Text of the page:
Changing organizational structures
In October 2016, we explored the changing role of the CIO in the disruptive world and posed the question: Do we need two types of CIO?
As IT and businesses converge, CIOs will need to take on more business-focused roles and work closer with business units as ‘change agents’ to manage the impact of new operational models. They will be working alongside ‘innovation champions’ and Chief Digital Officers as the transformers in chief to drive change across every operation of the business.
Another role of increasing importance, given recent enterprise hacks, is the Digital Security Officer (DSO). While not a completely new role, the responsibility and authority of the DSO is changing, and many are now being elevated to board members due to the criticality of the role and potential impact of cyberattacks on brand and reputation.
Adopting an innovation strategy
In order to compete, enterprises are stepping up their investments in innovation strategy to think beyond ‘business as usual.’
Staying relevant with innovation ecosystems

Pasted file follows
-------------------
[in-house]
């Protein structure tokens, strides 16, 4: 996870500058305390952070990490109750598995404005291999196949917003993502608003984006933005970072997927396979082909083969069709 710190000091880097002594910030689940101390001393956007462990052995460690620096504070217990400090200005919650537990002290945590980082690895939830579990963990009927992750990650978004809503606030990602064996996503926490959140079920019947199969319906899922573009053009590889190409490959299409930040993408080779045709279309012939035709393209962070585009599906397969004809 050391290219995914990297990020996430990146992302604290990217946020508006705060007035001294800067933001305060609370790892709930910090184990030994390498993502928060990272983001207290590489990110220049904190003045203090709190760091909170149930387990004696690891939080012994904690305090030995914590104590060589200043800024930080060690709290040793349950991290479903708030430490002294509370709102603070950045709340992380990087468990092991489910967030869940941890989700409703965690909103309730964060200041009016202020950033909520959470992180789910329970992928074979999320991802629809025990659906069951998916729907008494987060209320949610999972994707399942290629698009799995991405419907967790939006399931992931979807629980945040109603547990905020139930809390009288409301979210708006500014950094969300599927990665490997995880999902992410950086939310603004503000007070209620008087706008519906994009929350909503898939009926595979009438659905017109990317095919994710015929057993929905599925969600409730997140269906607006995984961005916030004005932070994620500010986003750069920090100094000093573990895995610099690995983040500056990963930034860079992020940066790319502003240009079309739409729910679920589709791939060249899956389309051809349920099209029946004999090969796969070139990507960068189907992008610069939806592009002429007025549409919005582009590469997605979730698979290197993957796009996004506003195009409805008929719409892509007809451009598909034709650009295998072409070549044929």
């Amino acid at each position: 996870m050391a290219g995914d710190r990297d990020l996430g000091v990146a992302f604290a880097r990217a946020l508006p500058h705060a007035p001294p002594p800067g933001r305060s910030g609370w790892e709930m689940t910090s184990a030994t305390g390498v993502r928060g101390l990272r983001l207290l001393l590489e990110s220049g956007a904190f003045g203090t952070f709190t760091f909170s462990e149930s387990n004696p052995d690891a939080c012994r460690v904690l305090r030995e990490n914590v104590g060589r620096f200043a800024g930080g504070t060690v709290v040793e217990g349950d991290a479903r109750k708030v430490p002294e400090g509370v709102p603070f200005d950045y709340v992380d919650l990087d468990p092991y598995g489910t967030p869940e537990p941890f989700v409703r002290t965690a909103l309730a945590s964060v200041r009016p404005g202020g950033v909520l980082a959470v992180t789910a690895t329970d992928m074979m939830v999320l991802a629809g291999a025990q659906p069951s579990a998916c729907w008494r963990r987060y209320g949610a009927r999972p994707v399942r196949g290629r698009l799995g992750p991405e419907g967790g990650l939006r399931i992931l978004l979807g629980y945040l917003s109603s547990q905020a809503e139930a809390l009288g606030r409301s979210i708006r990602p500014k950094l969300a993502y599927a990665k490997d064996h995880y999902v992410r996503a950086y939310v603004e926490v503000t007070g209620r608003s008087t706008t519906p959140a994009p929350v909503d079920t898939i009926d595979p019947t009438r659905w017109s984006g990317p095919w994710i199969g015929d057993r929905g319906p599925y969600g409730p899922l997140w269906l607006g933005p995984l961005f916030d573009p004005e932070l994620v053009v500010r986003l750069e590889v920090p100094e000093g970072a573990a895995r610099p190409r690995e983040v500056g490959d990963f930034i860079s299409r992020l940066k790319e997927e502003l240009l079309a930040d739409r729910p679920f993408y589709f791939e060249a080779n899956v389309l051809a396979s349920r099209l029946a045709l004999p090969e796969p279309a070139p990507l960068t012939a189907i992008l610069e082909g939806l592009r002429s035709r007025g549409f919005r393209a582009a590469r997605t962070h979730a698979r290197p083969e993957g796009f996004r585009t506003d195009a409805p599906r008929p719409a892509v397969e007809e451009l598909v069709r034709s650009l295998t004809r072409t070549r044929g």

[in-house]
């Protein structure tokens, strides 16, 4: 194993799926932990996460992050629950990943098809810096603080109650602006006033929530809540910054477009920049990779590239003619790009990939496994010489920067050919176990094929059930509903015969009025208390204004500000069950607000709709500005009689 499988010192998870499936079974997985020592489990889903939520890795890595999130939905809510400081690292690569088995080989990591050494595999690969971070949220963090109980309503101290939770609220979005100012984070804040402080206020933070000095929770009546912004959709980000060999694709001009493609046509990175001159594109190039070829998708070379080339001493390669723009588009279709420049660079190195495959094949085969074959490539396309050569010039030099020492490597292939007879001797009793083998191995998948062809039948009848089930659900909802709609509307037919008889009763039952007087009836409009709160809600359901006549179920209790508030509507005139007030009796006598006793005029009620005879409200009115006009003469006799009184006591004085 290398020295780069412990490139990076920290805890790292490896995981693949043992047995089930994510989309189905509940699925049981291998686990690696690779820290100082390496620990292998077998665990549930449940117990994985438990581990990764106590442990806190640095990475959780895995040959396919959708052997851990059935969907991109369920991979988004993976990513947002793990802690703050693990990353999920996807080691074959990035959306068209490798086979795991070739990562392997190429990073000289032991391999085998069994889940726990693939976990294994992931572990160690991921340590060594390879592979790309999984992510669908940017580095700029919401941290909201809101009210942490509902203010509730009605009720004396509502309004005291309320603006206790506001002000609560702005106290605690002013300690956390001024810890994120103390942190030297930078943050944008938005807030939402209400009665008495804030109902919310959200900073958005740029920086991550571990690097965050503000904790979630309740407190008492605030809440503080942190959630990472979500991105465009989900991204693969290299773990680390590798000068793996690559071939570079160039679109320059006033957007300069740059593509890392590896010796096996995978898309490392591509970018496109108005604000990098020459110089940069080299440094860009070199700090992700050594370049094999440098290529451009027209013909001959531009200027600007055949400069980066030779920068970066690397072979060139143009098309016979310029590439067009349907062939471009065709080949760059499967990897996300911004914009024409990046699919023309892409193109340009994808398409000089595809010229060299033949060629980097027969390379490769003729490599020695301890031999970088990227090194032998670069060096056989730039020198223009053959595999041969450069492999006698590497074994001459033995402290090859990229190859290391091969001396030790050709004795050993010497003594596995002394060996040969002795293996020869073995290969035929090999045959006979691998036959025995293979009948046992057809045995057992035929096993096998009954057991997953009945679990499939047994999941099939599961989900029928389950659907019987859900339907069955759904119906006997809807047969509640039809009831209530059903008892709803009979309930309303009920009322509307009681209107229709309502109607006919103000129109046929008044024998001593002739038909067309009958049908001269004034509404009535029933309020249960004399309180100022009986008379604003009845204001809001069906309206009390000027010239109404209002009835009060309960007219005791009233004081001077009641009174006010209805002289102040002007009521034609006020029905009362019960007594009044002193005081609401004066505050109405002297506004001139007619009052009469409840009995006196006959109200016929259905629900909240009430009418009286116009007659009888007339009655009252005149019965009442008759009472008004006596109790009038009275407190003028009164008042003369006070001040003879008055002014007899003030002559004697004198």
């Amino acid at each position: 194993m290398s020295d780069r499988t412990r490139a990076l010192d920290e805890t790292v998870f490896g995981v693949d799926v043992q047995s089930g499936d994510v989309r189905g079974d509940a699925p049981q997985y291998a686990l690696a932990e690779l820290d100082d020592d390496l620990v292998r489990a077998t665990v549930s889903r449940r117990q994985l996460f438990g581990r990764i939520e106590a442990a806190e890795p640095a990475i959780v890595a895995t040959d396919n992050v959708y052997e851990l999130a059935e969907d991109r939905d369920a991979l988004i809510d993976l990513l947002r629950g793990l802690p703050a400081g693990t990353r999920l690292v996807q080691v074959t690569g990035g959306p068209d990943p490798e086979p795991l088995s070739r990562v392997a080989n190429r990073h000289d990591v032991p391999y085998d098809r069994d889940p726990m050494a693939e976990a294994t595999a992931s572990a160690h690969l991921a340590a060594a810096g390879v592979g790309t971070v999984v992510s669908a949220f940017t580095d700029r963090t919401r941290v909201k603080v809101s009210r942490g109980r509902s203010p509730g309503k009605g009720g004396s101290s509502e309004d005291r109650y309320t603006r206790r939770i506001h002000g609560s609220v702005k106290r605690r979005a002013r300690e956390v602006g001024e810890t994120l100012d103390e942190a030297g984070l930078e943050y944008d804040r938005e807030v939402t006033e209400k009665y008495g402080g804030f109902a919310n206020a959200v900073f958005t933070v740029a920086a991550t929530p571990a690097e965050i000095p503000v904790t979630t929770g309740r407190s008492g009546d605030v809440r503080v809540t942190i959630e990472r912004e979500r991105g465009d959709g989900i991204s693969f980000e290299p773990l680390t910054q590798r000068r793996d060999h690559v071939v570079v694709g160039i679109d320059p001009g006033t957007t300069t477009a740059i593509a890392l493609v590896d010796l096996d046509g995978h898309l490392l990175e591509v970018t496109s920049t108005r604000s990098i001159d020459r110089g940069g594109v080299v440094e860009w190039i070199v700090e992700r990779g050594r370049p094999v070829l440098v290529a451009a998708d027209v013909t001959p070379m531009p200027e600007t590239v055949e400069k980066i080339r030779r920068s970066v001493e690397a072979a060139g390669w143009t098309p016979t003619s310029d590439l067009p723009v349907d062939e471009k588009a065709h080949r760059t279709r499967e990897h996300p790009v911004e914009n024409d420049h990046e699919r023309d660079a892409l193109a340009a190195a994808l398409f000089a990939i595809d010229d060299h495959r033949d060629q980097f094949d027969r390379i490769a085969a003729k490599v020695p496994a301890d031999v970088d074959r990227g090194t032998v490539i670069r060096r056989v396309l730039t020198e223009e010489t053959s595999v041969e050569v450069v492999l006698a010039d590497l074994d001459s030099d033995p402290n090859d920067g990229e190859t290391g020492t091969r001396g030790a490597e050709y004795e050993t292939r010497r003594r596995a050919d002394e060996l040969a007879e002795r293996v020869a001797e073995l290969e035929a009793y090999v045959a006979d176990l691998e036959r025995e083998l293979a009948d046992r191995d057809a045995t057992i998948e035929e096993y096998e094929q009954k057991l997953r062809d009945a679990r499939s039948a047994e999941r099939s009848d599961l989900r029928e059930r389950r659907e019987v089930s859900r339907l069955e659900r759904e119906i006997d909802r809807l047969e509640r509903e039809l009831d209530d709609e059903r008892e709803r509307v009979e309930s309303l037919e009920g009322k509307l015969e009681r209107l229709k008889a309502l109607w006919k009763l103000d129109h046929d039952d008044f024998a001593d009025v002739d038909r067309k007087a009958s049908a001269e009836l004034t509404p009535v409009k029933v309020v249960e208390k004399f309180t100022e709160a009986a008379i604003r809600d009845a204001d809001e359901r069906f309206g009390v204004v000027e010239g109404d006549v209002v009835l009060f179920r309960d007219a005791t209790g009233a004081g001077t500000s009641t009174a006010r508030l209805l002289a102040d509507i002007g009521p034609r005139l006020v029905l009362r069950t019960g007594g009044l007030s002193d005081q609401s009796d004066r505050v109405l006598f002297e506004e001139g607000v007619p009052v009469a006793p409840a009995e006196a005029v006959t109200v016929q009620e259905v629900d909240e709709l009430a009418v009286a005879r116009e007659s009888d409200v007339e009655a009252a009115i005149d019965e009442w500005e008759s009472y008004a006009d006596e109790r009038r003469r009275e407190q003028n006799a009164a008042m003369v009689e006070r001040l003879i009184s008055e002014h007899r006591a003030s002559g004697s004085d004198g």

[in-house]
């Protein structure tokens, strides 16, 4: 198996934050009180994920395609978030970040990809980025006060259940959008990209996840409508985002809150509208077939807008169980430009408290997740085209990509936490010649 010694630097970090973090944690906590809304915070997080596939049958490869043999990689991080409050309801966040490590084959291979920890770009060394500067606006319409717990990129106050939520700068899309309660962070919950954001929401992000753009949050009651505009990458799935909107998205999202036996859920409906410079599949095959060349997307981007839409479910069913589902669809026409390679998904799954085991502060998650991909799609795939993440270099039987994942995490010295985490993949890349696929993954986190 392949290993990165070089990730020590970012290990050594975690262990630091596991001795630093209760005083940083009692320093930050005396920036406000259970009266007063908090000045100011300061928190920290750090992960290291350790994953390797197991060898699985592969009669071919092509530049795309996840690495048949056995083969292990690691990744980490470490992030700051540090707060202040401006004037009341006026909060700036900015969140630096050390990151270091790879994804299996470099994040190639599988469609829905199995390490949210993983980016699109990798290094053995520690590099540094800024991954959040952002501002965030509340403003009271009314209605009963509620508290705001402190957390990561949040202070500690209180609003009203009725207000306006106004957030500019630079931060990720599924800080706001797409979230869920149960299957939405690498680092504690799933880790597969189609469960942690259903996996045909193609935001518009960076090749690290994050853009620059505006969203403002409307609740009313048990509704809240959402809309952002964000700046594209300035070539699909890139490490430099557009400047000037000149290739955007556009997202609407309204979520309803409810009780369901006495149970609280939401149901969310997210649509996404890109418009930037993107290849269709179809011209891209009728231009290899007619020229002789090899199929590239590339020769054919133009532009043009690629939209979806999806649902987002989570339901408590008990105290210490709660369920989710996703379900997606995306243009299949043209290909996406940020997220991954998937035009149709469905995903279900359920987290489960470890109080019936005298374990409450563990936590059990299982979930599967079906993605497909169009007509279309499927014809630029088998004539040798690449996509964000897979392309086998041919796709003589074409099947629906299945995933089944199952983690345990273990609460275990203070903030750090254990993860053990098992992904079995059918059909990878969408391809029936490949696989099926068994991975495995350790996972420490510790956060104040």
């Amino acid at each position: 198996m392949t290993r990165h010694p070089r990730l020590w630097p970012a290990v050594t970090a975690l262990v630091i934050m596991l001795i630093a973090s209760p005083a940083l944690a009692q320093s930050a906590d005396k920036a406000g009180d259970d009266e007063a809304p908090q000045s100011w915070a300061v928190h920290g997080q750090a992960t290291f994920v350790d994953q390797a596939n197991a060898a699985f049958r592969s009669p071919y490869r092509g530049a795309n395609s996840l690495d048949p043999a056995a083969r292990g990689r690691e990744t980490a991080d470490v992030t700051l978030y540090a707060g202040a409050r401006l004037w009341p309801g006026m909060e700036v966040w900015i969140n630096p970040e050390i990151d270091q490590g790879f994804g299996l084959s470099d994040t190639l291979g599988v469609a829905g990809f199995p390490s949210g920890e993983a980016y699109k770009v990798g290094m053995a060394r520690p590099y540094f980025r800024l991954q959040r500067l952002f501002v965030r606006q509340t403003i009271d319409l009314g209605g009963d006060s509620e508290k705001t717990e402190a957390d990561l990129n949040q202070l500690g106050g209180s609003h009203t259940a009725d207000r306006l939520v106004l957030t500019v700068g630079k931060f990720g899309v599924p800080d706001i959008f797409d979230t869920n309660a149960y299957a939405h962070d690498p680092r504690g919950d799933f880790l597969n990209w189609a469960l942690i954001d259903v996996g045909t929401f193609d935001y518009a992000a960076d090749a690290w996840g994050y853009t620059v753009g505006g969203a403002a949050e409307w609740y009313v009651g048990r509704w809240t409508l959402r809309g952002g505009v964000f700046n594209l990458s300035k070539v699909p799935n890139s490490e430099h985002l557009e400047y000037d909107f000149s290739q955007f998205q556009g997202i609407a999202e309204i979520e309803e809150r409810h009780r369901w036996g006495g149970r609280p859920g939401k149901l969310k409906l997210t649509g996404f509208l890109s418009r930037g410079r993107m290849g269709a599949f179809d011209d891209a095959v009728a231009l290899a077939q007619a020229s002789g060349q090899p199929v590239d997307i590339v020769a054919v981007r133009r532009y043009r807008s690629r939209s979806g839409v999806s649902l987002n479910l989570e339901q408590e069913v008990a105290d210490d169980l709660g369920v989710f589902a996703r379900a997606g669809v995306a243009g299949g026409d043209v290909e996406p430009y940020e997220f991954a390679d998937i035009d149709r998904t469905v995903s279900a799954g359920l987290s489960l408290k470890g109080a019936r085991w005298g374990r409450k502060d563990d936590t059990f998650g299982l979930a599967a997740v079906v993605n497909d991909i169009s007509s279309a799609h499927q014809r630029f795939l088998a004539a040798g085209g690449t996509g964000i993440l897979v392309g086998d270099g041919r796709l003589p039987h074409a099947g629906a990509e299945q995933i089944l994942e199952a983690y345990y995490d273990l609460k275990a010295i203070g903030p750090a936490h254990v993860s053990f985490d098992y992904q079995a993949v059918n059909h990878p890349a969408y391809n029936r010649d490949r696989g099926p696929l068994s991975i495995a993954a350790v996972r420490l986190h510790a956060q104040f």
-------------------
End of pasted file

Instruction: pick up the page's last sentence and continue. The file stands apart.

In my blog from July 2016, The search for relevance in a sea of startups, we spoke about the need for enterprises to invest in innovation ecosystems and partner with startups to push the boundaries on disruption. How this plays out in 2017 could determine the speed at which enterprises scale, maintain the status quo or decline.
Most enterprises today are struggling to leverage startups in a way that takes advantage of their speed of development, quick decision-making and greater agility. 2017 could be a pivotal year for such partnerships, as VCs and PEs become more conservative with their valuations and cashflows, making it more difficult to gain access to this important talent pool.·
Looking beyond Silicon Valley for innovation
Over the last six months, the top 200 organizations have opened more than 300 innovation centers globally. It is predicted that the next wave of disruption will originate from these hubs. This could imply that the philosophy of two-speed IT could be superseded by the widespread adoption of Design Thinking and the rapid maturity of DevOps.
In the words of Klaus Schwab, founder of the World Economic Forum, we are living in a complex, uncertain and anxious world. When the world’s leaders assembled in Davos for the Economic Summit in February, they addressed topics ranging from the 4th industrial revolution, to strengthening effective multilateralism, to building more open and cohesive societies. They also discussed how enterprises in 2017 would need to evolve their business technology strategy by linking together IT innovation with their current and future portfolio, while also keeping an eye on how geopolitical events could impact their ambitions. Not an easy task, but one that all CIOs must fully take on-board. There simply isn’t anyone else who can pick it up.